Prior to 2015, the PBGC’s single-employer program finances improved two years in a row (its deficit declined by $8.0 billion in 2014). Were it not for a reduction in interest factors that added $5.9 billion to its deficit, the single-employer program’s finances would have improved again in 2015. In general, premium income for the single-employer program has been increasing and covering a growing share of the program’s benefits, which have averaged about $5.5 billion per year since 2010.[4]

The PBGC’s multiemployer deficits have exploded over the past two years, increasing by $34.2 billion in 2014 and another $9.9 billion in 2015, despite passage of the MPRA. The way that the PBGC measures its deficits—which includes only the future liabilities of plans that are expected to become insolvent within the next 10 years—leads to large swings in deficits.


The massive increase in the PBGC’s multiemployer deficit over the past two years is primarily the result of some very large, financially troubled multiemployer plans. In particular, the addition of the Central States Teamsters and United Mineworkers plans into the probable insolvency category in 2014 added $26.3 billion to the PBGC’s multiemployer liability.[5] This amounts to an average liability of more than $13 billion compared to an average liability of $270 million for the 17 multiemployer plans that the PBGC added to the probable insolvency category in 2015.

The financial impact of these two plans is so large that the Government Accountability Office reported that the insolvency of either plan would drain the PBGC’s multiemployer program within two to three years, at which point benefits would be reduced to only 10 percent of their current guaranteed level. In other words, a worker who was promised a $24,000 pension would receive only $12,870 if his pension plan becomes insolvent, and then, $1,500 or less per year if the PBGC becomes insolvent.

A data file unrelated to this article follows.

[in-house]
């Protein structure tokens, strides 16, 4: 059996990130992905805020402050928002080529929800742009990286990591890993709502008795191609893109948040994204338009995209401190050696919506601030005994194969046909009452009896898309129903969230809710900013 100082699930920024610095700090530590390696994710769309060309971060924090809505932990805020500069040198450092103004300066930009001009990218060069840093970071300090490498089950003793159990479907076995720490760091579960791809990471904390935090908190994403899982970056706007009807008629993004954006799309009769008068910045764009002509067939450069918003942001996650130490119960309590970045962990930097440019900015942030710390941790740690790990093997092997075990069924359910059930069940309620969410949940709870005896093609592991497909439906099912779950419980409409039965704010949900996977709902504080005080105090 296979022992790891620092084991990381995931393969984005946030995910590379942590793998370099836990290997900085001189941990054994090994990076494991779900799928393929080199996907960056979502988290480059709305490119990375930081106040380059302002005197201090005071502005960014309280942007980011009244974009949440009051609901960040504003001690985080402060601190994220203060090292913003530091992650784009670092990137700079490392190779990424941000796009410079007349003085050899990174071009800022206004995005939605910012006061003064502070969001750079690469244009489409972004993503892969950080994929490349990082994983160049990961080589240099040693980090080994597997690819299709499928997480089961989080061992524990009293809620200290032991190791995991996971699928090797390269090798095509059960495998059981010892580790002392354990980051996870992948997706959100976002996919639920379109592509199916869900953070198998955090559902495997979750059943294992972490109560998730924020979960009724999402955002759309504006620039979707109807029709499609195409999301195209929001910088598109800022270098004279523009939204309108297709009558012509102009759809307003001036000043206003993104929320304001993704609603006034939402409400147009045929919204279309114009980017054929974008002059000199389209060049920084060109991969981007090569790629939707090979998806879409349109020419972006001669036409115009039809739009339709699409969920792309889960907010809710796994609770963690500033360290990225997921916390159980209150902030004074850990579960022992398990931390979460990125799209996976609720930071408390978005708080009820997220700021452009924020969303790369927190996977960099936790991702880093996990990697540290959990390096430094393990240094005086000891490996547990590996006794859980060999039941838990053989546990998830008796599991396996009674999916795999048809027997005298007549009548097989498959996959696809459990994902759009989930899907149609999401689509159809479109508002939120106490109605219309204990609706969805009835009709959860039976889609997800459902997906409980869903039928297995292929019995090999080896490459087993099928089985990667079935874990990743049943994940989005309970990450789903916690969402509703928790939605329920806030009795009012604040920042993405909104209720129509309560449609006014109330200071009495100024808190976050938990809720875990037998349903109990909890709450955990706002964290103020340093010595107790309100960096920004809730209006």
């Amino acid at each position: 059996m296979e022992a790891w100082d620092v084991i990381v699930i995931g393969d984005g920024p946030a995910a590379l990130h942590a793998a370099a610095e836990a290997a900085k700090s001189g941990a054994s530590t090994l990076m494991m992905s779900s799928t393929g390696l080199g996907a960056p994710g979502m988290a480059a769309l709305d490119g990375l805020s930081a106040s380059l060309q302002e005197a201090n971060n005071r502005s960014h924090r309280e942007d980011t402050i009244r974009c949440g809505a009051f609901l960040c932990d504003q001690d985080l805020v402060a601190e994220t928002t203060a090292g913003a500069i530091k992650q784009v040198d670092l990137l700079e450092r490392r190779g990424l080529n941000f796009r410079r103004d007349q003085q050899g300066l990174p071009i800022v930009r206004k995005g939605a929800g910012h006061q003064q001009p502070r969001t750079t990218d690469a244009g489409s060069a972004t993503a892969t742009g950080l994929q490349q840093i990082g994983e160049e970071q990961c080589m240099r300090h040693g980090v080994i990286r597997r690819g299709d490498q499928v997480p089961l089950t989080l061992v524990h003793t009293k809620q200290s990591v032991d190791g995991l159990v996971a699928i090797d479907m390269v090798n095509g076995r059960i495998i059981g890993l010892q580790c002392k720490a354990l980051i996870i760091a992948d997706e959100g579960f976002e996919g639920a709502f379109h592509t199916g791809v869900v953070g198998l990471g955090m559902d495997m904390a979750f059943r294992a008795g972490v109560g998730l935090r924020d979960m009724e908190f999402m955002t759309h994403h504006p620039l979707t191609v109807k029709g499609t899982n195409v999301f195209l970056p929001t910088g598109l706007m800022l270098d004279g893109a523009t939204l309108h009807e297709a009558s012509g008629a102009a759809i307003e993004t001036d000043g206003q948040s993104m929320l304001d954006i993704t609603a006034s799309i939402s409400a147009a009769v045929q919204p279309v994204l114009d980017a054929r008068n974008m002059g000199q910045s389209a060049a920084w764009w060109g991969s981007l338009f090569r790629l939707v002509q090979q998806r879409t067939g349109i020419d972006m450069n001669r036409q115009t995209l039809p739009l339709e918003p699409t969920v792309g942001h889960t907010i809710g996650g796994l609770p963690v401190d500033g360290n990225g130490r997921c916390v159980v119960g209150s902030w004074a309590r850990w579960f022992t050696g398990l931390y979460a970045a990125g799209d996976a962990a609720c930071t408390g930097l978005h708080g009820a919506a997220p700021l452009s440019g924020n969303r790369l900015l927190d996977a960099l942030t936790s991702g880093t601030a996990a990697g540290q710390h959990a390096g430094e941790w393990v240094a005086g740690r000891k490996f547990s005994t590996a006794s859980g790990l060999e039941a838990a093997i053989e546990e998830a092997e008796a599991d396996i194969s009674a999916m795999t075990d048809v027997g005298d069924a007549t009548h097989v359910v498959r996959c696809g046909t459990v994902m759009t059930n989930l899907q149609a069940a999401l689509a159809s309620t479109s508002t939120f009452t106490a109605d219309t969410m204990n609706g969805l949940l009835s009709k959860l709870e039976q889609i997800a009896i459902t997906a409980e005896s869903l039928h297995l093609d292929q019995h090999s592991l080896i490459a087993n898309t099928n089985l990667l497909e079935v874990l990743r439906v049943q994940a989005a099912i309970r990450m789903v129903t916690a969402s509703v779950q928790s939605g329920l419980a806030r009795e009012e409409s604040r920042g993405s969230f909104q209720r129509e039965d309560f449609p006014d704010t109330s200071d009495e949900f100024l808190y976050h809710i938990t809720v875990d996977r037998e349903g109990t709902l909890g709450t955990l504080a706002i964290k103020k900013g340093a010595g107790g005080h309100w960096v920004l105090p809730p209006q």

Multiemployer Pension Reform Act of 2014

The MPRA was enacted in December 2014, as part of the so-called CRomnibus.[6] The MPRA attempts to reduce the unfunded liabilities of multiemployer pensions as well as the PBGC’s multiemployer program. Among the MPRA’s reforms were:

  • A doubling of multiemployer PBGC premiums from $13 to $26.
  • Authority for trustees of multiemployer plans in critical and declining status to suspend benefits,[7] but only if it will result in the plan becoming solvent and all other reasonable measures have first been taken. Additionally, benefits cannot be reduced below 110 percent of the PBGC guarantee or what is needed to achieve solvency, retirees over age 80 must be exempt from reductions, and the members of most plans can vote down a benefit suspension. (The Treasury Secretary can override a no vote if the plan is considered “systemically important”—meaning that its insolvency would add $1 billion or more to the PBGC’s projected liabilities.)
  • Authority for the PBGC to facilitate plan mergers and to grant partitions if such actions will strengthen the PBGC’s financial position.
  • Repeal of some scheduled expirations of multiemployer funding rules established under the Pension Protection Act of 2006.
  • Changes in withdrawal liability rules that generally make it easier for employers to withdraw from a plan.